The North Carolina Senate nearly unanimously approved three health care consumer protection bills Wednesday.
Senate Bill 505 would require health care facilities to notify patients of any health care providers at the facility who may not be in the patients' insurance network.
Sponsors of SB 505 said the measure would reduce surprise bills, which often result from emergency room or urgent care visits at facilities that are covered by patients' insurance plans but are treated by a physician or medical professional who is not within the insurer's network.
The insurance company could opt out of paying for the services, and patients could end up being billed by the provider, oftentimes weeks later.
“Even a sophisticated consumer would assume that an in-network hospital means the services provided within that hospital are also in network,” said Sen. Joyce Krawiec, R-Forsyth, one of the bill's sponsors. “It really is outrageous. This bill will help patients make more informed decisions about their care and who is providing it.”
Sen. Julie Mayfield, D-Buncombe, said the bill does not go far enough to protect North Carolinians from out-of-network costs, especially in emergencies. She filed two amendments Wednesday to block patients from paying for out-of-network services at in-network hospitals. Both amendments were tabled.
The Senate unanimously approved SB 505, 49-0.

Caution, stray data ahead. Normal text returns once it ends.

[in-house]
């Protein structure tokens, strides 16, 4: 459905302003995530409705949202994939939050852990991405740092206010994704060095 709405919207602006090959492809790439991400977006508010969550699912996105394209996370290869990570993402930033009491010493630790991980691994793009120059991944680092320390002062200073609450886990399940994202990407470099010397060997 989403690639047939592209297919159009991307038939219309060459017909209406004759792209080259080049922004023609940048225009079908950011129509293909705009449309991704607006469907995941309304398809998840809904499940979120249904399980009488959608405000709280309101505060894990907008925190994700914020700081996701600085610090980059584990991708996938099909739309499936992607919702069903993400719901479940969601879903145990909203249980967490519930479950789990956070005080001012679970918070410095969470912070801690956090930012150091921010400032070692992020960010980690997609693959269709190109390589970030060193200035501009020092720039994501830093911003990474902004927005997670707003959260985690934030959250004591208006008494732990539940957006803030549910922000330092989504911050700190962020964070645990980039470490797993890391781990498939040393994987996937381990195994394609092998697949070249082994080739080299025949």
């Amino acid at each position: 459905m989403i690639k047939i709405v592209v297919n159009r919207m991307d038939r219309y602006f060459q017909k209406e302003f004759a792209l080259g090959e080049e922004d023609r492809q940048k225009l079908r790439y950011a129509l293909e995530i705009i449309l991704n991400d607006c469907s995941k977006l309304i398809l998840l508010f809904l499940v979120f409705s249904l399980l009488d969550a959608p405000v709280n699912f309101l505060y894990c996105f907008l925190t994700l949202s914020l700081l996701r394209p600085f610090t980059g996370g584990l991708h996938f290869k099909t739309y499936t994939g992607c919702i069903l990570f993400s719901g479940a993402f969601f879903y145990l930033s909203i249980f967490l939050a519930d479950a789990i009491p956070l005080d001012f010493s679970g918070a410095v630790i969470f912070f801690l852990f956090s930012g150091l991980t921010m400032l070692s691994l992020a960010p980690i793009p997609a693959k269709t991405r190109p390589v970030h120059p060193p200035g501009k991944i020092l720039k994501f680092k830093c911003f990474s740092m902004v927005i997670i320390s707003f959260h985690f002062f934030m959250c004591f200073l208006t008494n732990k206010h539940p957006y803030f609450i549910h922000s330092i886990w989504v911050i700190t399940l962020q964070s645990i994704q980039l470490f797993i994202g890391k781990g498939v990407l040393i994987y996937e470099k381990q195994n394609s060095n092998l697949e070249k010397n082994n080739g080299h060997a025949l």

Senate Bill 462 would increase the dollar amount that diagnostic center equipment, major medical equipment and capital expenses for health facilities must exceed before they are required to obtain a Certificate of Need (CON) review.
Critics of CON laws believe they reduce access to health care and result in price inflation.
According to the National Conference of State Legislatures, price inflation can occur when a hospital cannot fill its beds and fixed costs must be met through higher charges for the beds that are used.
The bill also sets a deadline for construction for CON holders.
“This bill fixes the CON hoarding problem by requiring construction of a facility to begin within two or four years of CON issuance, depending on the size of the project,” said Sen. Jim Burgin, R-Harnett, one of the bill's sponsors. “This will bring an end to CON hoarding, which will increase health care supply and lower costs.”
The Senate approved SB 462, 48-1.
Senate Bill 228 would allow small business owners to offer employees the same health plans as large employers. The bill authorizes them to provide Exclusive Provider Organization (EPO) plans where out-of-network services would not be covered. Small employers currently can offer only Preferred Provider Organization (PPO) plans in the state.
“The trade-off for not offering consumers out-of-network providers is that EPO plans cost 15–20% less than PPO health insurance plans,” said Sen. Chuck Edwards, R-Henderson, said.
The Senate unanimously approved SB 228, 49-0.
The bills now advance to the House for consideration.
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